Windows Vista -
How to repair corrupt Windows Vista installation
Published on 06/12/2011
Don’t lose your Vista installation disc — it can come in handy for solving serious problems

How to repair corrupt Windows Vista installation

A computer is a bit like a house, in that if the foundations are laid badly, or they fall into disrepair, overall stability can suffer. In a computer’s case, the foundations would be the Windows installation. In most instances, if Windows Vista has been installed by your manufacturer, you shouldn’t encounter any problems. But this is not always the case — unseen problems can creep in during the upgrade process or as a result of a later alteration to your setup. In some instances, this can cripple your Windows installation and prevent your PC from starting. In some serious cases, it might be necessary to reinstall Windows from scratch. But before you resort to such measures you can use the tools found on your Vista installation DVD to try repairing your installation yourself. Here are some tips on how to use Vista’s Recovery options.

Tip 1
Conflicts with other software or hardware can cause Windows problems. We’ll be looking at compatibility issues a little later. If you can’t even start your PC to uninstall or disable programs or components, you’ll need to turn to the Windows Recovery Environment (RE) on the Windows Vista DVD. Insert the DVD into the computer and restart it. Press the space bar when the message ‘Press any key to boot from CD or DVD’ appears (if you don’t see this message, you need to change your Bios boot options — press F2 or Del while your PC starts to access the Bios options). The Windows setup software will load. Set ‘Language to install’ to English and ‘Time and currency format’ to English (United Kingdom). This should also change the ‘Keyboard or inputmethod’ to United Kingdom; otherwise, set this as well. Click on Next and then ‘Repair your computer’ to see the different options.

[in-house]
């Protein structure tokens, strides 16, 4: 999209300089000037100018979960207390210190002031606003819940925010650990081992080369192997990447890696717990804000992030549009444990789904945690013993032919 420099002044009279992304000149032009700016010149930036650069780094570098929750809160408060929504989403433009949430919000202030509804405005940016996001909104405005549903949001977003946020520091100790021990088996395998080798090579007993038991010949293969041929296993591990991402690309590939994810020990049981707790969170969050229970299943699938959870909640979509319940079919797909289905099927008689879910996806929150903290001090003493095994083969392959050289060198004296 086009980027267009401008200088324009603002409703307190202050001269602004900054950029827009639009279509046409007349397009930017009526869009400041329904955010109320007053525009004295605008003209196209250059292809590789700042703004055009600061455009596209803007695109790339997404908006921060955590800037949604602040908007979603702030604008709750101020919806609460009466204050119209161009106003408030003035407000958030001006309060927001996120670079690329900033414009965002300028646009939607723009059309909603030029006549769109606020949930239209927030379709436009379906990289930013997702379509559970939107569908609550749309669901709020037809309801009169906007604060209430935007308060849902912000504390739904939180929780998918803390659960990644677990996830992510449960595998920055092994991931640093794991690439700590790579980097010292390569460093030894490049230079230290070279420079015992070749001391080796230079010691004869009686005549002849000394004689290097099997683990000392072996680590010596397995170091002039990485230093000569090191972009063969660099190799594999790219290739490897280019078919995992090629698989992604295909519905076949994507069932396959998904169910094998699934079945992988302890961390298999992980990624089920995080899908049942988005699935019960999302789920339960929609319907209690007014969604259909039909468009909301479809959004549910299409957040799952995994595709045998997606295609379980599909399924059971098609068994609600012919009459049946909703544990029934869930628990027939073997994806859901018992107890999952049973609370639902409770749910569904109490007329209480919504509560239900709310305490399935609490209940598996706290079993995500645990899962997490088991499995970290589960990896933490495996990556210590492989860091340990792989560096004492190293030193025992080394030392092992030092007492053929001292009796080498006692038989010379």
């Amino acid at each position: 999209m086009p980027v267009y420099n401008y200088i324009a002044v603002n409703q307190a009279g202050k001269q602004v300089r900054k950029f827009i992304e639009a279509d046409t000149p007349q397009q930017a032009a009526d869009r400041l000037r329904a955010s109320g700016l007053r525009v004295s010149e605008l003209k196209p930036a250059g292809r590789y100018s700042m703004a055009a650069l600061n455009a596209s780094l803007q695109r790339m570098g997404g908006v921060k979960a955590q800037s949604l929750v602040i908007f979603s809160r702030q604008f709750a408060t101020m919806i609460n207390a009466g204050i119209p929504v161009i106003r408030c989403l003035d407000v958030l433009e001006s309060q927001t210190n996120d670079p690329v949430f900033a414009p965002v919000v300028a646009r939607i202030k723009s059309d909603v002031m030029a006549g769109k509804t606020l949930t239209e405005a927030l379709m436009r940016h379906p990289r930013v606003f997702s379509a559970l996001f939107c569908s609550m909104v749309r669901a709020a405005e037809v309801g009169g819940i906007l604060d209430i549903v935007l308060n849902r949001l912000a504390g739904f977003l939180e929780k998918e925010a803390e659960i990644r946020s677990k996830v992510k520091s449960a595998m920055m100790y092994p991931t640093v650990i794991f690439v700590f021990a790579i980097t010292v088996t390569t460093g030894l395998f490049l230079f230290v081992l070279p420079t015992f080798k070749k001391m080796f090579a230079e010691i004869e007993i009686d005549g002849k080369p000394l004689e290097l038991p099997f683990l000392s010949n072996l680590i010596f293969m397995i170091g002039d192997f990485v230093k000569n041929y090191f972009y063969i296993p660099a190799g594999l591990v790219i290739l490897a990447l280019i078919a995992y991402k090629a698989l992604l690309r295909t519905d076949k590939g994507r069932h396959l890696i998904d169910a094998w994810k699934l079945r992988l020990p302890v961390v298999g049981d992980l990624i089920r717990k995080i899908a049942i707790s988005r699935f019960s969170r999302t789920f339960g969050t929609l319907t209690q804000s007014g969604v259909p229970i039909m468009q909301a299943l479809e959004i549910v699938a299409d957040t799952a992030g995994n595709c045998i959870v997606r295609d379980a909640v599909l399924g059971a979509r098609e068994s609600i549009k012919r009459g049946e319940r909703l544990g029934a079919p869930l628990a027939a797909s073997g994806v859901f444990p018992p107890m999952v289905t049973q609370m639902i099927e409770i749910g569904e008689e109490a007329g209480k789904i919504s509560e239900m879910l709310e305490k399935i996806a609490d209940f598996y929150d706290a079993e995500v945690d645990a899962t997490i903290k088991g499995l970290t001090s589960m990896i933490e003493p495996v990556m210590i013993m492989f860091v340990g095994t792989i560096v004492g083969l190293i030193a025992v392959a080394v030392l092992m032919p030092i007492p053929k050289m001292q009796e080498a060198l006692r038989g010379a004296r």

Tip 2
The first trick to try is the Windows Memory Diagnostic Tool. If a computer is behaving erratically with unexplained crashes, the problem could be faulty memory. Windows can cope with many hardware problems, but a faulty memory chip will always cause a crash. Depending on where the problem is on the chip it may not cause problems during installation, only whenWindows is used with several applications running at once. In the RE screen, click on the blue Windows Memory Diagnostic Tool text. Select the top option ‘Restart now and check for problems’ and the computer will restart. The memory checking utility will launch automatically and work its way through all of the memory installed on the computer. The computer will restart again when it has finished and Windows will report any problems.

Tip 3
One aspect of Windows that can be fragile is the initial booting process. The file that controls booting can become damaged in a number of different ways. Thankfully, repairing the startup file is very simple. Boot to the Recovery Environment as described in Tip 1, then click on the blue ‘Startup Repair’ text. The Repair software will look for errors in the boot process and fix them automatically. If the boot problem was caused by installing Windows XP alongside Vista in a dual-boot configuration, the older operating system (OS) will be added to a new boot menu and you will be able to select which OS to start up.

Tip 4
If you can’t even boot to Windows to use Vista’s System Restore feature, don’t worry — System Restore is also available as an option from the RE and it’s definitely worth trying if you’re having Windows problems. Click on the blue ‘System Restore’ link and then on Next. A list of all the available System Restore points will be displayed, each with a date and short description. Click on the most recent Restore Point and then on next. Confirm the correct disk to restore, click on Next, then Finish and finally Yes. System Restore will run and then click on the Restart to try Windows again. If this does not solve the problem, try repeating with earlier Restore points.

Tip 5
Another feature of the RE is the Command Prompt. This is a window that allows you to enter commands with the keyboard. Boot to the Recovery Environment as described in Tip 1 and click on the blue text ‘Command Prompt’ to open the text window. The new version of the Command Prompt in Vista is much more capable than that found in previous versions of Windows. This is because it can be used to start programs such as anti-spyware or anti-virus software. For example, type ‘notepad’ and press Enter on your keyboard to edit text documents. A list of commands for repairing Windows is at

Tip 6
If the repair options outlined aren’t working, use the Command Prompt to rescue your files and save them to a USB memory key. To copy your documents in this way via the Command Prompt, type the following commands, pressing Enter after each: F: (where F is the drive letter of your USB key) md vistadocuments c: (where C is the drive letter for your Vista installation) cd\users\[username]\Documents (where [username] refers to your User Account name) xcopy c:\users\[username]\Documents\*.* f:\vistadocuments\*.* /e This will copy all of the files in the Documents folder to the external hard disk, the /e includes all subfolders.